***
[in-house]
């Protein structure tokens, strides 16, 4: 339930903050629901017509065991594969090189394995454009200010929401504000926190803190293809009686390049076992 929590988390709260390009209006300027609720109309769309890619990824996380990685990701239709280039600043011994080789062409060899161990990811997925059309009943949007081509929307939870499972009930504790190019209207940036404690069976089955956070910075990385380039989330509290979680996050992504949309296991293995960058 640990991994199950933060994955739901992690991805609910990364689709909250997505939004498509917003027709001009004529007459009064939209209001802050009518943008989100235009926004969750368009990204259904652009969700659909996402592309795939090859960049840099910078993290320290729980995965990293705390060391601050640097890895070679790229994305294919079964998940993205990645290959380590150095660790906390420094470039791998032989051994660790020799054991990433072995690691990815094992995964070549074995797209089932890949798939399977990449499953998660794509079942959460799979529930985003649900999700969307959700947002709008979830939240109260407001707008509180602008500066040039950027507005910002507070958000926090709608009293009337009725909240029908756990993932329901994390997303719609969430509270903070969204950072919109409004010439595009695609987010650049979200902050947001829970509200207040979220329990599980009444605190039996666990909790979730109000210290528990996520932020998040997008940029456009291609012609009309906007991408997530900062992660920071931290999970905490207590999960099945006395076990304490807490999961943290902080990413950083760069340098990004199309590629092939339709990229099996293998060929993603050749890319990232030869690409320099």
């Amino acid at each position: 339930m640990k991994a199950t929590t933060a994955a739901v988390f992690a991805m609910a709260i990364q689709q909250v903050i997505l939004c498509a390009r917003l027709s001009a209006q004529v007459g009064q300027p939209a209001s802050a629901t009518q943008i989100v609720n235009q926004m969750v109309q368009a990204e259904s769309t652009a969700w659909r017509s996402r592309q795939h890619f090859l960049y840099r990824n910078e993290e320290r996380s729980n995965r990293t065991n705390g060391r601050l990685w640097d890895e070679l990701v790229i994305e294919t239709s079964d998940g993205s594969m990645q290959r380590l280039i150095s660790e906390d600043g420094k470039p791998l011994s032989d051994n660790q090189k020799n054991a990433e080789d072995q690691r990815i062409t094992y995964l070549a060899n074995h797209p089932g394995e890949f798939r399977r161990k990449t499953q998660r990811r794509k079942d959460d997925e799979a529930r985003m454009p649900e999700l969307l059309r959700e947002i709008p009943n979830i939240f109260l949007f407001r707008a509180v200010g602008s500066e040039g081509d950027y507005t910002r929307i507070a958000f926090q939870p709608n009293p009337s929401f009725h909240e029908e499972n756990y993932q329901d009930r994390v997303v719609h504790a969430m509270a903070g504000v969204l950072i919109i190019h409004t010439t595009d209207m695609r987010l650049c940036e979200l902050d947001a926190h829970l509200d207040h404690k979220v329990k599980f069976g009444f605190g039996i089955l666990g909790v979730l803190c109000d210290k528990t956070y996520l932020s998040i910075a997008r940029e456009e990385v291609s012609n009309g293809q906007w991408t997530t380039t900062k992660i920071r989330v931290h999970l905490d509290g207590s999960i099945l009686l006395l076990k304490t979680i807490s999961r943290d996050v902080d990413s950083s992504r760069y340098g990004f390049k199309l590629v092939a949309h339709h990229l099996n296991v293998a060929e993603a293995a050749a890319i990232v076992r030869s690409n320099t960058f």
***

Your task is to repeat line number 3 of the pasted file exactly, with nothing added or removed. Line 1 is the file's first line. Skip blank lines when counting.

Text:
């Amino acid at each position: 339930m640990k991994a199950t929590t933060a994955a739901v988390f992690a991805m609910a709260i990364q689709q909250v903050i997505l939004c498509a390009r917003l027709s001009a209006q004529v007459g009064q300027p939209a209001s802050a629901t009518q943008i989100v609720n235009q926004m969750v109309q368009a990204e259904s769309t652009a969700w659909r017509s996402r592309q795939h890619f090859l960049y840099r990824n910078e993290e320290r996380s729980n995965r990293t065991n705390g060391r601050l990685w640097d890895e070679l990701v790229i994305e294919t239709s079964d998940g993205s594969m990645q290959r380590l280039i150095s660790e906390d600043g420094k470039p791998l011994s032989d051994n660790q090189k020799n054991a990433e080789d072995q690691r990815i062409t094992y995964l070549a060899n074995h797209p089932g394995e890949f798939r399977r161990k990449t499953q998660r990811r794509k079942d959460d997925e799979a529930r985003m454009p649900e999700l969307l059309r959700e947002i709008p009943n979830i939240f109260l949007f407001r707008a509180v200010g602008s500066e040039g081509d950027y507005t910002r929307i507070a958000f926090q939870p709608n009293p009337s929401f009725h909240e029908e499972n756990y993932q329901d009930r994390v997303v719609h504790a969430m509270a903070g504000v969204l950072i919109i190019h409004t010439t595009d209207m695609r987010l650049c940036e979200l902050d947001a926190h829970l509200d207040h404690k979220v329990k599980f069976g009444f605190g039996i089955l666990g909790v979730l803190c109000d210290k528990t956070y996520l932020s998040i910075a997008r940029e456009e990385v291609s012609n009309g293809q906007w991408t997530t380039t900062k992660i920071r989330v931290h999970l905490d509290g207590s999960i099945l009686l006395l076990k304490t979680i807490s999961r943290d996050v902080d990413s950083s992504r760069y340098g990004f390049k199309l590629v092939a949309h339709h990229l099996n296991v293998a060929e993603a293995a050749a890319i990232v076992r030869s690409n320099t960058f």